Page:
Cuban Salsa: Noventa (90)
Noventa is a typical Complicado, and we could just as well call it Setenta Noventa because it starts with the Hammerlock as in all the other moves in the Setenta family. This is a very popular move, a classic, with very many videos uploaded to YouTube. Sadly to say, most videos ignore the potential of the Enchufla steps in the middle of the move, and just get in an out as fast as possible. This short Noventa can sometimes be appropriate when what comes after the Hammerlock is used as the Complicado part of other moves.
Noventa is a lovely move, I want to promote, but before I continue my rant, let us look at Video 1 from “Dolce Dance”, Hungary, 2010. I disagree with the back rocking but these people get the the move right by recognizing that we have Enchufla steps in the middle. Why not make several sets of the Enchufla steps and have some fun, when we are back to back? 1) They do two sets of Enchufla steps, and 2) They look at one another over the shoulder during the Enchufla steps.
In most of the videos I have found they just get into Enchufla steps on one, and get out again already on 5. The whole idea, the essence of the move, is to continue the Enchufla steps for a while, why not 3-4 sets, to look over the shoulder into the partner’s eyes, to connect, to relax and do body motions to the music before you break out and finish the move.
In Video 2 from “Bailando.com.ua”, Ukraine, 2016, they also do two sets of Enchufla and they score high on smiling, and you really feel a positive energy. But they should get more out of the back-to-back situation like looking at one another. Notice the alternative ending, a head loop to the Follow.
In Video 3 from “Academia Team Dancer”, the Dominican Republic, 2016, they use three sets of Enchufla. But they don’t look at one another except at the start, no effort at connecting during the dance. What a missed opportunity!
How I like the Lead in the video above. Notice that he always step forward, also on five, no back rocking. He does step back in the start of the Enchufla steps but that is more a matter of preference and it doesn’t influence the flow of the dance. When I start Enchufla on the partner circle, I always step forward, but in a back-to-back situation, or when standing behind one another like in Cubanita and Cubanito (Uno/Dos), stepping back or forward in Enchufla works the same.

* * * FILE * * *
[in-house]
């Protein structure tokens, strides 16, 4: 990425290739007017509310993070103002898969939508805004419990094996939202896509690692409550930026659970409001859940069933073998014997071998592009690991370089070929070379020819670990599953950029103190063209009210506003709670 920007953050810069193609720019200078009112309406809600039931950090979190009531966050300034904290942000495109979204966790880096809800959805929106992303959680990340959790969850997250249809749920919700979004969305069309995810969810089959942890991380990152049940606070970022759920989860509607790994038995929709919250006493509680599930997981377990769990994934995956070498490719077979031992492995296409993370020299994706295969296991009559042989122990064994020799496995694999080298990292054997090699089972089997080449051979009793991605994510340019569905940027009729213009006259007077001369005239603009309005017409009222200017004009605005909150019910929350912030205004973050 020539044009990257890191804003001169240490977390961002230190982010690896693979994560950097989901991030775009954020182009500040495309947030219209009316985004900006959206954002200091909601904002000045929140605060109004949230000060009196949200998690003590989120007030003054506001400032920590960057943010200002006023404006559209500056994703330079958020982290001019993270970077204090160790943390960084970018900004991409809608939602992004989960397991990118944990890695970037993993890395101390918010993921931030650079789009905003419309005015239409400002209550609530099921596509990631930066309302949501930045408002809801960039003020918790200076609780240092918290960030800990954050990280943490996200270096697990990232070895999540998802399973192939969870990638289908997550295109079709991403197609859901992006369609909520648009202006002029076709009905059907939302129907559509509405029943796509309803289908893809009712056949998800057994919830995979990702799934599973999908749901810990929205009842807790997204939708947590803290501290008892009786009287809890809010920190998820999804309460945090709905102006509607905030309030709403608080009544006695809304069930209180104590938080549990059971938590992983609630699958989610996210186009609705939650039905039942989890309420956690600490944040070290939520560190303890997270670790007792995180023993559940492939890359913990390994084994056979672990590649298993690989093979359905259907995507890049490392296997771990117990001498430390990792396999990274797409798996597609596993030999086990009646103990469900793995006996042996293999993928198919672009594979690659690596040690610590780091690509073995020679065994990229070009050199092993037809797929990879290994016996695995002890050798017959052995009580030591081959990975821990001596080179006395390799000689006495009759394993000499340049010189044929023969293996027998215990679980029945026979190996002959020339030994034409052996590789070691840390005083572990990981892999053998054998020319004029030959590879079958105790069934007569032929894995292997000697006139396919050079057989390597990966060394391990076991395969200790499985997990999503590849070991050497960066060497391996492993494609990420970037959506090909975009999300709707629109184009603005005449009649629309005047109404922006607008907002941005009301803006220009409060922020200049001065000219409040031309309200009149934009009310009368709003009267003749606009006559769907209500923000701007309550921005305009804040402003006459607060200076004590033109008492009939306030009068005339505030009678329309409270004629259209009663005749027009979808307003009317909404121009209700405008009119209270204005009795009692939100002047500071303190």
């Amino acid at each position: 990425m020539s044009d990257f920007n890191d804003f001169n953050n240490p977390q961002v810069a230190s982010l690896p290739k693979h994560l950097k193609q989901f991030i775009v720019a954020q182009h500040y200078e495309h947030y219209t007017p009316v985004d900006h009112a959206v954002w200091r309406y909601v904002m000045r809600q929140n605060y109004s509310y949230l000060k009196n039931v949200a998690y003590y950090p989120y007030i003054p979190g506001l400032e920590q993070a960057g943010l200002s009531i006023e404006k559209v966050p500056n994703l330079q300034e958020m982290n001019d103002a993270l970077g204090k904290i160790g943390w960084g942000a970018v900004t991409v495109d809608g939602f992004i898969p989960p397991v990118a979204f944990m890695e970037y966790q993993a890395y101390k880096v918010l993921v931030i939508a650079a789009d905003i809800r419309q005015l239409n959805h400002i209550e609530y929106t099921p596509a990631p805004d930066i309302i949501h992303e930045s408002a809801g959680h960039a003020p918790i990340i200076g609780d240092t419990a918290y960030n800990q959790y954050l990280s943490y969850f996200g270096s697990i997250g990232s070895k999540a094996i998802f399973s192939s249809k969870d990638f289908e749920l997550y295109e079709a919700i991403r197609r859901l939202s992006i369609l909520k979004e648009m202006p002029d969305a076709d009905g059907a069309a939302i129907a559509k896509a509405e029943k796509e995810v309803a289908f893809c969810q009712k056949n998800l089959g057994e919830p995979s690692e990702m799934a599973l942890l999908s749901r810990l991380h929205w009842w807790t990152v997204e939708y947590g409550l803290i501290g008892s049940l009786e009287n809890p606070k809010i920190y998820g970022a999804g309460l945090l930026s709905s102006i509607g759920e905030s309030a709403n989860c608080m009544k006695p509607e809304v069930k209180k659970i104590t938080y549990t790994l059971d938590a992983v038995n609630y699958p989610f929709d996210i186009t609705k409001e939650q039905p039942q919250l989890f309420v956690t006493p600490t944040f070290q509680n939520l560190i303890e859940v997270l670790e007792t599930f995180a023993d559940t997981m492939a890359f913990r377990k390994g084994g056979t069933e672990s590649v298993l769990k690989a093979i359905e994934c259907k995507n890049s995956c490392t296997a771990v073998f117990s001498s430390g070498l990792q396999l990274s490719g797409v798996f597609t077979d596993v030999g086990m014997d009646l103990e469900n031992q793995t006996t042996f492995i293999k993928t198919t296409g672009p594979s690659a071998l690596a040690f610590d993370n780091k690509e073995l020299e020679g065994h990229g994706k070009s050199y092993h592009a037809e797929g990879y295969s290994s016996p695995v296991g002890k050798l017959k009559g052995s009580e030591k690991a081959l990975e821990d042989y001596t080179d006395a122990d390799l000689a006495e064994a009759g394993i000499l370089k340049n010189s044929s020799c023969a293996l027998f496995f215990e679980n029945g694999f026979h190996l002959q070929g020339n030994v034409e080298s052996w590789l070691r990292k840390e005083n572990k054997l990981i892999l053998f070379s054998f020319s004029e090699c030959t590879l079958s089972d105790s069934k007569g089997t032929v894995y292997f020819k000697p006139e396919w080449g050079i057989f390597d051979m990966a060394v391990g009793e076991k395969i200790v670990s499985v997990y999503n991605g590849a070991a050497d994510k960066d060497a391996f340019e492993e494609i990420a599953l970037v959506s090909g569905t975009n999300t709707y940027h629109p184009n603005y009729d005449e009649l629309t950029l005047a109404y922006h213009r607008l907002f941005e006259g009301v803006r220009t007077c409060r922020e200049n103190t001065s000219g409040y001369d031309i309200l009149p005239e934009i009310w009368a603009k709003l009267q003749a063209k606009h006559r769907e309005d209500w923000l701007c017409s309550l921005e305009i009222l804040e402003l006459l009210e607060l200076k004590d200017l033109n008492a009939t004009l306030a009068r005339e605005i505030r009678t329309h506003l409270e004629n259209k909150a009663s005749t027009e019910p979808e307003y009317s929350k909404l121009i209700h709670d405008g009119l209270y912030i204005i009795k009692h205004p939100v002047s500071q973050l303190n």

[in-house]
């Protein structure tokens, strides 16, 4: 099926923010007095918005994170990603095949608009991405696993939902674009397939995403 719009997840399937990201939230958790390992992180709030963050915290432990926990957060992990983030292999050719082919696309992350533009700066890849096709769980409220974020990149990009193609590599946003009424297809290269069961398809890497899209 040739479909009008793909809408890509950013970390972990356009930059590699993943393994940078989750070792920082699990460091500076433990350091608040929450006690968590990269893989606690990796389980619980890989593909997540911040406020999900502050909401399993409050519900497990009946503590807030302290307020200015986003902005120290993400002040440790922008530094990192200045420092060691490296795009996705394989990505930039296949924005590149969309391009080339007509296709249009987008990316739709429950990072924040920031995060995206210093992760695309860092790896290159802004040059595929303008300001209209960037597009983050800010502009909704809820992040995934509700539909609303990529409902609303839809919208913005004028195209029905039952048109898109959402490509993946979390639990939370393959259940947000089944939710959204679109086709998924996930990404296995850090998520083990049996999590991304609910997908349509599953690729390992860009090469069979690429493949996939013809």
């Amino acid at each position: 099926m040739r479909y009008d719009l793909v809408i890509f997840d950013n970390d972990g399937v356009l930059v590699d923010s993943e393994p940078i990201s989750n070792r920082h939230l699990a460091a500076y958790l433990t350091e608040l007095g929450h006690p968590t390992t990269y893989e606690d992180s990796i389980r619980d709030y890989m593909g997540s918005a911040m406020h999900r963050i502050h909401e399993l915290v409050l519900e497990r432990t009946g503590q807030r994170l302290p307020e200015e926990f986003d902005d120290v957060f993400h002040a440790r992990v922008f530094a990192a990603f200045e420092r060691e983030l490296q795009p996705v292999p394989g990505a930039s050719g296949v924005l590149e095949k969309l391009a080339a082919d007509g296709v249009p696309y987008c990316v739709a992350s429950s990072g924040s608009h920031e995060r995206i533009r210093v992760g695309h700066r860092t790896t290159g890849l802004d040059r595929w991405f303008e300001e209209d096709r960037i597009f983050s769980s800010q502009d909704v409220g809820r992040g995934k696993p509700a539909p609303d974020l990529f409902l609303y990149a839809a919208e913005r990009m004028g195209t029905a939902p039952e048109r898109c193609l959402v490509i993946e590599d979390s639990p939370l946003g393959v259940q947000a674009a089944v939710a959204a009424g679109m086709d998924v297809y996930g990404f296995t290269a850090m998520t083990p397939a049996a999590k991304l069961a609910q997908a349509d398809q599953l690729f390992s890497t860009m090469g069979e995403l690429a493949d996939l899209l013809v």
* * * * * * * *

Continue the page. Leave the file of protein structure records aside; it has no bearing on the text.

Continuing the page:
Many Complicado figures have an introduction, like Hammerlock, the Complicado part, and an ending. Often we have several introductions to choose from and many ways to end the Complicado. Noventa normally starts with Hammerlock, but we could just as well start if from a two handed Enchufla or whenever the Lead is in front of the Follow holding both her hands after a 1-2-3. It could even be after the first part of Guapea.
All what is said about Noventa is equally true for Setenta Nuevo where the Complicado part starts with the Lead’s hook turn on 5-6-7. That is, whenever we do the Complicado part of Noventa, we could just as well do the Complicado part of Setenta Nuovo.
Why Noventa is a must use move
Noventa deserves to be one of the 10-15 most used moves in the repertoire of a Lead on advanced level. The Complicado is, 1) Easy to lead, 2) It is loose and easy going, 3) It is a versatile building block that can start from Hammerlock, from a two handed Enchufla, from anywhere on count five in other moves, as long as the Lead can get hold of both the hands of the Follow. And, 5) The move brings the Lead and Follow back-to-back using Enchufla steps forever until the Lead decides to break out and finish the move.
The Enchufla steps gives the Lead and Follow time to fine-tune their connection, to look into one another’s eyes over the shoulder, and to do rhythmic body motions to the music. Cuban Salsa at its best, if you understand to get the most out of the situation!
Noventa can be used on its own or the part after Hammerlock can be used as the Complicado part of many other moves. We can do one or more sets of Enchufla steps in the middle of the move, depending on “what we are up to” and the music.
I sometimes break out of the back-to-back “Titanic” posture by spinning the Follow out on five with a Coca Cola turn as we see it at the end of Setenta Nuevo Complicado.